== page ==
RIO DE JANEIRO (AP) — President Dilma Rousseff pledged on Friday to open new channels of dialogue with Brazil's youth, the dominant demographic in nationwide protests that have rocked the country over the past two weeks.
Rousseff and Education Minister Aloizio Mercadante met in the capital city of Brasilia with leaders from 25 youth organizations, including student and labor unions, as well as with gay rights advocates as part of the Brazilian leader's continuing talks with different interest groups.
No concrete announcements resulted from the talks, which Rousseff's office cast as the start of a dialogue with the nation's youth. Though no follow-up meetings have yet been scheduled, the July 8 launch of a long-planned government website focusing on youth issues will help facilitate continued dialogue, Rousseff's office said.
The demonstrations took off earlier this month over a 10-cent hike in bus and subway fare in Sao Paulo and morphed into a mass, nationwide movement voicing public dissatisfaction with a range of issues such as government corruption, poor education and health care.
Scattered smaller protests continued on Friday, with a demonstration by taxi drivers near Rio de Janeiro's Santos Dumont domestic airport over proposed changes to the rules governing taxi licenses. Riot police in Sao Paulo state used tear gas grenades to disperse a small group of demonstrators who had blocked a multi-lane highway, and another demonstration was under way in the city of Natal.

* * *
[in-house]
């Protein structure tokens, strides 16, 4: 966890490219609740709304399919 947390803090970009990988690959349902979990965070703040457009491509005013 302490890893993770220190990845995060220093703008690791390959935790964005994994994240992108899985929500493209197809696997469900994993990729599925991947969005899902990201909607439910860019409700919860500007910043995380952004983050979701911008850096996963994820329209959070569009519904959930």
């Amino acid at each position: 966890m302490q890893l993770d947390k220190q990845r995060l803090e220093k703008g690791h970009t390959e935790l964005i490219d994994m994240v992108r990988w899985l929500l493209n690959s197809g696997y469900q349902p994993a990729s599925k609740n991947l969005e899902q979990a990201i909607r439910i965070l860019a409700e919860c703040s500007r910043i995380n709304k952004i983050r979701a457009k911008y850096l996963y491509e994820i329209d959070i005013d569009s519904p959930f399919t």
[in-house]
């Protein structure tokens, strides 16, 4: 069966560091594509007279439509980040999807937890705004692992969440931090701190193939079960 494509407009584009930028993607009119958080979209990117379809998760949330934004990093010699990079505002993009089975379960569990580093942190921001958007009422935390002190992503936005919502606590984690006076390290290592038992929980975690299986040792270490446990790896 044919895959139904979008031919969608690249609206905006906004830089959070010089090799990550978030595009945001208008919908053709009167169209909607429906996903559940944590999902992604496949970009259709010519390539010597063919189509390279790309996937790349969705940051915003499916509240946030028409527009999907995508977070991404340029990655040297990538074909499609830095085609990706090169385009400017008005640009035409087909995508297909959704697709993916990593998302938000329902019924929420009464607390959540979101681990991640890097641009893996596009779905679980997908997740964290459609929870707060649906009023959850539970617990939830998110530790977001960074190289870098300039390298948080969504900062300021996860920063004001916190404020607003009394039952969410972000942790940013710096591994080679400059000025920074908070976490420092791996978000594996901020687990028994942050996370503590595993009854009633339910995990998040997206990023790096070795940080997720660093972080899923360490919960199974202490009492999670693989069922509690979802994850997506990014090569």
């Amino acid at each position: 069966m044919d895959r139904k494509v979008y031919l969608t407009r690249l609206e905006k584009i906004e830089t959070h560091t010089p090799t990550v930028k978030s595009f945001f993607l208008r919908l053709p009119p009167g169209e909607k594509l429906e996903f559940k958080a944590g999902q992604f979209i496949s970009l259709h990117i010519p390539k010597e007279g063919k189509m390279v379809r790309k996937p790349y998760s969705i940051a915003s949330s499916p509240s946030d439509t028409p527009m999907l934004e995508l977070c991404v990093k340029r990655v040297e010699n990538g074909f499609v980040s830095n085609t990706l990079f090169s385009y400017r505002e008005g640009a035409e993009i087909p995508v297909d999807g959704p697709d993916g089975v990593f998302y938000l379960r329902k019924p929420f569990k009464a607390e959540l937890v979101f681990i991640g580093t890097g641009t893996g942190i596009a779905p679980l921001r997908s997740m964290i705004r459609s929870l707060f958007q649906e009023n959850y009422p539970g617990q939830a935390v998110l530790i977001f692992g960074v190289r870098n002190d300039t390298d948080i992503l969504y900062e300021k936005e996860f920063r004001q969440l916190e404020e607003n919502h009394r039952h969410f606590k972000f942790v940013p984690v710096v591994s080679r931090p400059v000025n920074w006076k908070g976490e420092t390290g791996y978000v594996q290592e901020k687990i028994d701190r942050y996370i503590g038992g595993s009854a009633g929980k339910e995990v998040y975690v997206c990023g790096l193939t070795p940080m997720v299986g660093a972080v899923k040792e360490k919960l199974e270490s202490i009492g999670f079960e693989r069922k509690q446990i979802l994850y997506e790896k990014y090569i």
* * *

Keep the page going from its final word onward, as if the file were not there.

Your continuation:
Social networks, which were a main forum for organizing protest last week that brought hundreds of thousands of people onto the streets, were abuzz Friday with rumors of a general strike next Monday. According to the posts on social media, the strike is to take place in every state and will focus on demands for better public services and an end to corruption as well as several labor-related issues like reducing the work week from 44 to 40 hours and the shelving of a bill that would allow companies to increase the use of outsourced workers.
However, representatives for Brazil's two biggest unions, the Central Workers Union and Union Force, said they knew nothing about a general strike. They said they're planning a national slowdown for July 11.